- “You, Me, and JSONB” from ARSimmons… I will talk (briefly) about some performance gains and optimizations that I discovered by using JSONB with PostgreSQL. I will show some (boring) legacy SQL functions that I cast into the JSONB format and created laser fast returns. Think geriatric Terminator getting a facelift and starring in (yet another) sequel. JSONB + your bad, slow code = “I WILL BE BACK”.
- Amy Hutchins - Unearth: Using drones to build collaboration in construction
- Carson Dietz Hartmann is a Research Analyst at the National Trust for Historic Preservation’s Preservation Green Lab. The Green Lab aims to link economic, social and environmental sustainability to the work of reusing and preserving old buildings across the nation. Carson will present on the Atlas of ReUrbanism, the most recent project of the Green Lab.
- Andrew Powers took a crack at importing transportation data into Neo4j and shares the results in this informal discussion of graph databases and infrastructure.
Check back right before the meeting!
ARSimmons – Engineer at Tableau deals with a lot of geo data in PostgreSQL. Lots of legacy code… Sometimes it can be really slow. She was looking for ways to make it faster and came across a lot of people using JSONB.
What she found is that JSONB outperforms JSON in a lot of cases. However, JSONB is slower when you get the unique keys from the data. But why? Ari went in and profiled the actions taken by PostgreSQL to perform the select to get a better sense of what takes time. This is the edge case though.
Aggregate functions and orders don’t add a lot in terms of performance. Lots of literature out there about when to use JSONB and when to just use plain old JSON.
When does it work? Profiled text entry queries on Shakespeare corpus. Found that JSONB was almost 5x faster than JSON. Indexes provide an even larger performance bump.
Amy Hutchins - Unearth - Cofounder and Chief Product Officer at Unearth. Drone collaboration business.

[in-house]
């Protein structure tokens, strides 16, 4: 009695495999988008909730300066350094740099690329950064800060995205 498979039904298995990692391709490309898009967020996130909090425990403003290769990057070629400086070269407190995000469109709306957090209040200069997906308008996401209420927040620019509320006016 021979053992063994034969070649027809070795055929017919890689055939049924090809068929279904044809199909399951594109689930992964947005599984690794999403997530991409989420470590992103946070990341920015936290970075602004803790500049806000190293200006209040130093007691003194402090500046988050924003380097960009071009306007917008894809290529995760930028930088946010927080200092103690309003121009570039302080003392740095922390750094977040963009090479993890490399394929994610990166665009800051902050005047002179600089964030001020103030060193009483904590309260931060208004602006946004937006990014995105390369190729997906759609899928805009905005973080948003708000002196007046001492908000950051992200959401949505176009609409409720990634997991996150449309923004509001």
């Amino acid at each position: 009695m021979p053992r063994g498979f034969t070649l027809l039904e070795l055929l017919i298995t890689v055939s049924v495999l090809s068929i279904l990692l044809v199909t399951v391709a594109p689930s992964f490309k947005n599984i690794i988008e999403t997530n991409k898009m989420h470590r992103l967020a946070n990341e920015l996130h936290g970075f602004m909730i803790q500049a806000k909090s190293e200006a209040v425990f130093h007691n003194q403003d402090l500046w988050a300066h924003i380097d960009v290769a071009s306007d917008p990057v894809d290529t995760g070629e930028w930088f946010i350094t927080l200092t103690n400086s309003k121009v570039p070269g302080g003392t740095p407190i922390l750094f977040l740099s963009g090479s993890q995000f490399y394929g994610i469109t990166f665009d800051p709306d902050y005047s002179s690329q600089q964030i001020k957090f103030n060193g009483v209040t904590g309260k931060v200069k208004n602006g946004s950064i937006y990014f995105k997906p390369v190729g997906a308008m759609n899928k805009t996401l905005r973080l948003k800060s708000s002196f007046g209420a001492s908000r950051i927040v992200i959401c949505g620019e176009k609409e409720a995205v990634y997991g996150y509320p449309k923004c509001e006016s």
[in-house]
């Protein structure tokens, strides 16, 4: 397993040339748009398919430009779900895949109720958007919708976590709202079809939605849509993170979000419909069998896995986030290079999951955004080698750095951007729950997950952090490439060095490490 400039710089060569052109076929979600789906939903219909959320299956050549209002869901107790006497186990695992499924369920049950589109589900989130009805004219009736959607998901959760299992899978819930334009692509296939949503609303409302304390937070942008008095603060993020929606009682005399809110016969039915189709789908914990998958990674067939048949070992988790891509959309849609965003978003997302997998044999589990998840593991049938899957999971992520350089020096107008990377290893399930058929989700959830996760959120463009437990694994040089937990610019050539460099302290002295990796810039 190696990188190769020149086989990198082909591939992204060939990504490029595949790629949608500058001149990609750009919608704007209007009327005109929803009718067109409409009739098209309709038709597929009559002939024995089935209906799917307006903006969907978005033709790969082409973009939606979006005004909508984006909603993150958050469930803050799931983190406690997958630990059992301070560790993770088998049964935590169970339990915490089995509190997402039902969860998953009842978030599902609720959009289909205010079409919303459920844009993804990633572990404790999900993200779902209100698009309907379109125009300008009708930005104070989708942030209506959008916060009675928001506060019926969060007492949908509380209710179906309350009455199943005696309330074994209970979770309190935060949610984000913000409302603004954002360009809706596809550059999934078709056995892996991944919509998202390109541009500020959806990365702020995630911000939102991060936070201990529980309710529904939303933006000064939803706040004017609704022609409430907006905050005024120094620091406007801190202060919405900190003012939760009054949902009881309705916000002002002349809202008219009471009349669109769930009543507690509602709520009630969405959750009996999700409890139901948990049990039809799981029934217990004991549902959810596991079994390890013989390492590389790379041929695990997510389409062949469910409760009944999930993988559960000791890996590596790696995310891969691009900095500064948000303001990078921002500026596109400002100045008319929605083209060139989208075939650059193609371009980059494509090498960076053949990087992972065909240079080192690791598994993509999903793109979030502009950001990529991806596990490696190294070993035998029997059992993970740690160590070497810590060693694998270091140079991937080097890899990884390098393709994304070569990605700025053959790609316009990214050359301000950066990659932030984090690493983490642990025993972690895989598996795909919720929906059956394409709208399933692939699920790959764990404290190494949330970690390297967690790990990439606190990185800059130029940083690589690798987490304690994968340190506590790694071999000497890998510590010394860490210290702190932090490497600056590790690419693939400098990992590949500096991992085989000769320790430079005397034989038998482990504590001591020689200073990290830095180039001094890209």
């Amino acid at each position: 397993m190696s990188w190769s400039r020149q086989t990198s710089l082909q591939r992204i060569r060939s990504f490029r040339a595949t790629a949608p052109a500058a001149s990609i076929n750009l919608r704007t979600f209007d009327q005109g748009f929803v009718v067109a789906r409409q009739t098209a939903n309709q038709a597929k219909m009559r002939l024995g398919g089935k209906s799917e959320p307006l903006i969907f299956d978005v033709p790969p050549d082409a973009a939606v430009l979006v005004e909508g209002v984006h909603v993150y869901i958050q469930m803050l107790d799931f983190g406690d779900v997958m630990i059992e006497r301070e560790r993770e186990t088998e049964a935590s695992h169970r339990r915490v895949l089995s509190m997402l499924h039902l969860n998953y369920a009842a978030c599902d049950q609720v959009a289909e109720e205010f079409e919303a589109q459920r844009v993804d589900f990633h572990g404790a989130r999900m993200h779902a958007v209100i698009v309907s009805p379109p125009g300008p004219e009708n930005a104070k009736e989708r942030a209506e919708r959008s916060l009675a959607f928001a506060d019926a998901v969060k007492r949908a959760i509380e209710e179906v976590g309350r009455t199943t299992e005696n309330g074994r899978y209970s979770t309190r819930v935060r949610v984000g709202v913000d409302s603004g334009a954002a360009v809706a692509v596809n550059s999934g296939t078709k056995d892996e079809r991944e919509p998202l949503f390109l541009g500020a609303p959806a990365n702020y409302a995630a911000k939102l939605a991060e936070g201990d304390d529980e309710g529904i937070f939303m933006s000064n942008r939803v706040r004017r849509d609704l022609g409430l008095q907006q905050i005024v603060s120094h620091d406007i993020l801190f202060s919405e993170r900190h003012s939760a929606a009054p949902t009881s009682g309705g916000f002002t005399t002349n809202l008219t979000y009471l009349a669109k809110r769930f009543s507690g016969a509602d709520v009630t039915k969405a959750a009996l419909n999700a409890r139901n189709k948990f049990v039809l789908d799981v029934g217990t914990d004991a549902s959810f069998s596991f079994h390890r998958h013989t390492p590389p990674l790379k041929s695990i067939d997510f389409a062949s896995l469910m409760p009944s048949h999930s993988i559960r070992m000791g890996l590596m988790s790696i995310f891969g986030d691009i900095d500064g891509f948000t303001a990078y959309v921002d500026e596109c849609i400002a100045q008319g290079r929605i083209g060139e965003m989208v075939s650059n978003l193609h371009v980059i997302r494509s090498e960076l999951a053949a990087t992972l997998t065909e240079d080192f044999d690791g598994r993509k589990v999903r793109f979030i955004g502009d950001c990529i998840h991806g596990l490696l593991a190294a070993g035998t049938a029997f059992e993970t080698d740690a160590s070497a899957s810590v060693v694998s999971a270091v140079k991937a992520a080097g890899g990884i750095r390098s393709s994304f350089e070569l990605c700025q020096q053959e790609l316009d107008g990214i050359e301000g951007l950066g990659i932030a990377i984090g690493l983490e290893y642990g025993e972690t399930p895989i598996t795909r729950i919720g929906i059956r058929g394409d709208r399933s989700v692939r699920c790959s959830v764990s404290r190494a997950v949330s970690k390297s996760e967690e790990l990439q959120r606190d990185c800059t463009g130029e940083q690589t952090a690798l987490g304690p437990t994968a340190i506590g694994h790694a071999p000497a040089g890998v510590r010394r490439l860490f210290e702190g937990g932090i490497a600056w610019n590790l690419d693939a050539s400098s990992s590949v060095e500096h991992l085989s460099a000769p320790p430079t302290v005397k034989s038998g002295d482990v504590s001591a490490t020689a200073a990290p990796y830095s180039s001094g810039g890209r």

Why do they focus on construction? Big market size. People in the field have access new tools. Construction productivity has been declining over the last 30 years. The complexity of projects have increased, and stakeholders silo information. That particularly leads to slower communication and problem solving.
Unearth breaks information silos by taking data collected and connecting with aerial imagery of the site. Context of aerial map leads to faster problem solving.
Drones provide higher resolution and higher frequency data than traditional aerial imagery. IoT is more and more ubiquitous on the site = more data to show on the map. Computer vision helps identify relevant information and facts to solve disputes.
The construction companies provide the drones, or a drone service provider flies the site.
They use Drone Deploy, and are gonna start using DJI to collect and process imagery. The scale of their business is already large enough that running their own structure from motion pipelines would be a large task + involve a lot licenses.
Carson Dietz Hartmann - Researcher, Preservation Green Lab - Research arm of National Trust for Historic Preservation’s
They are working to change the perception of preservation from a freezing of the built involvement to an adaptation of existing built spaces. When Carson started, thought it was about preserving historic and “beautiful” buildings. But now he knows it’s really about maximizing the use of existing built assets within cities.
They demonstrate how old buildings are valuable (why?) and how to preserve them. First research project of the lab focused on how the greenest building is the one that already exists. New buildings require a carbon footprint that takes 80 years to offset. Retrofits of older buildings are lower impact.
Their current study challenges the idea that older buildings hold a city back by preventing new construction. They broke a bunch of cities into 200x200 meter grid and calculated scores based on the buildings in those cells. Census data, county accessors. Median building age. Diversity of age. Granularity. Then they create a composite metric to represent all three.
Most of the analysis and data creation was done in PostGis… then exported into ArcGIS. Ideally, they’d like to have the database and the online maps interact with each other. Unfortunately, that didn’t quite work out. Interactive maps are the main deliverable. Functionality is pretty good, but there are ways they want to make it better. They are looking for help (externally) to improve the front end of the project.